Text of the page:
What is the specific heat of ice

Internal energy - heat capacity

Preliminary remark

If you take a piece of ice out of the freezer and put it in a warm place, it will start to melt. This means that water in solid form changes into water in liquid form. To do this, the water molecules have to be converted from the relatively firm bond in the ice into the weaker bond that exists between water molecules in the liquid state, using energy. Breaking the solid bonds requires energy, which the melting ice draws from its warmer surroundings.

Melting ice - like its surrounding meltwater - has a temperature ϑ = 0 ° C. The transformation from solid ice to liquid takes place without Temperature change.

Aim of the experiment

First of all, the melting energy \ (E _ {\ rm {s}} \) for a certain piece of ice should be determined (body size). Then the specific heat of fusion (material size) \ (s = \ frac {E _ {\ rm {s}}} {m _ {\ rm e}} \) is determined from this.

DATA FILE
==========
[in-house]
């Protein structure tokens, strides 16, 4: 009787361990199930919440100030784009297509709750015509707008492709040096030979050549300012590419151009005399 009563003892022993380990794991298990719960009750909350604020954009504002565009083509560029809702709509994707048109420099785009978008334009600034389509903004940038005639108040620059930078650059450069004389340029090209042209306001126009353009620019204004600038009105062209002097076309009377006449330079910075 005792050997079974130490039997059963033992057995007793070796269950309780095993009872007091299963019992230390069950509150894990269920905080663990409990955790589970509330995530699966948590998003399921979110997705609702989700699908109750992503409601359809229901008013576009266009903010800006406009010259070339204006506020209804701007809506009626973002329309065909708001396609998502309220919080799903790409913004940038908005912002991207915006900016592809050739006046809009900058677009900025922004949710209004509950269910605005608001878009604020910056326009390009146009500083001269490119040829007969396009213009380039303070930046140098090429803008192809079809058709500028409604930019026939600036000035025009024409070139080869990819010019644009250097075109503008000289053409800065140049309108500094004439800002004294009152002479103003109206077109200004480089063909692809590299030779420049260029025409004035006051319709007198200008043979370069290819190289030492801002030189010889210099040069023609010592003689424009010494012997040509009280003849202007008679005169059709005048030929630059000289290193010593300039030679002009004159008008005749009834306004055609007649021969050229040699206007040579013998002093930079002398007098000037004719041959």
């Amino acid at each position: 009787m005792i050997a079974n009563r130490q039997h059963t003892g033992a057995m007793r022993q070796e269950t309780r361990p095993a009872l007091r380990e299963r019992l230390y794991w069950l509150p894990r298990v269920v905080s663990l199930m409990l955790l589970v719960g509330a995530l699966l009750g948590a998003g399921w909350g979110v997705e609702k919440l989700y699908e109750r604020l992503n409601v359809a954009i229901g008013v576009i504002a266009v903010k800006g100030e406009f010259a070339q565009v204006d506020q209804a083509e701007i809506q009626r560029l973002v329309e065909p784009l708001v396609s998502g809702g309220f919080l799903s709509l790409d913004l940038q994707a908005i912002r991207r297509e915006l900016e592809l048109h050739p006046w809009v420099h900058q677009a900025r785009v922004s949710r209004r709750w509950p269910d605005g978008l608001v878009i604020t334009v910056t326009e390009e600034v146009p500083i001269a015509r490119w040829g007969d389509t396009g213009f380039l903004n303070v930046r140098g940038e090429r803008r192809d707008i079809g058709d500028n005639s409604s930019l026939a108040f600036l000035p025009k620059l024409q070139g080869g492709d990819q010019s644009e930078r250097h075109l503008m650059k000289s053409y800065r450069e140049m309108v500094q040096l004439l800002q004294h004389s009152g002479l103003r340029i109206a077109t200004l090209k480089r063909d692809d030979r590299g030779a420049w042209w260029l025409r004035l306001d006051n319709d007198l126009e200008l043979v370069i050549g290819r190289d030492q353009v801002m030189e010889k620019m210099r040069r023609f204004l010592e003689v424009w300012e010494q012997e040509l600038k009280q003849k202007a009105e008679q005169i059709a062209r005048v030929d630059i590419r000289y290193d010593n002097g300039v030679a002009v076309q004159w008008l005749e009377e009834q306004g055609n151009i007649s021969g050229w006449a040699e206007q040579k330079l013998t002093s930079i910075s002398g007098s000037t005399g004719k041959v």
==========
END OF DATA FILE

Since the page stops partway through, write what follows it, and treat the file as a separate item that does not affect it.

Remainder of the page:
Carrying out the experiment

  • The ice removed from the freezer is left in the air for a while until the surface melts (we want to use ice at 0 ° C).
  • Water is filled into the calorimeter vessel (mw, ϑw, cw)
  • On the scales with which the ice is weighed, we first place a filter paper and then the piece of ice. We weigh ice and filter paper (m2), dry the ice well and then put it in the calorimeter container. The moist filter paper still on the scales has the mass m1. The following applies to the mass of the ice: \ (m_ {rm e} = m_2-m_1 \)
  • The calorimeter water is stirred until the ice has completely melted and a temperature minimum ϑm has set.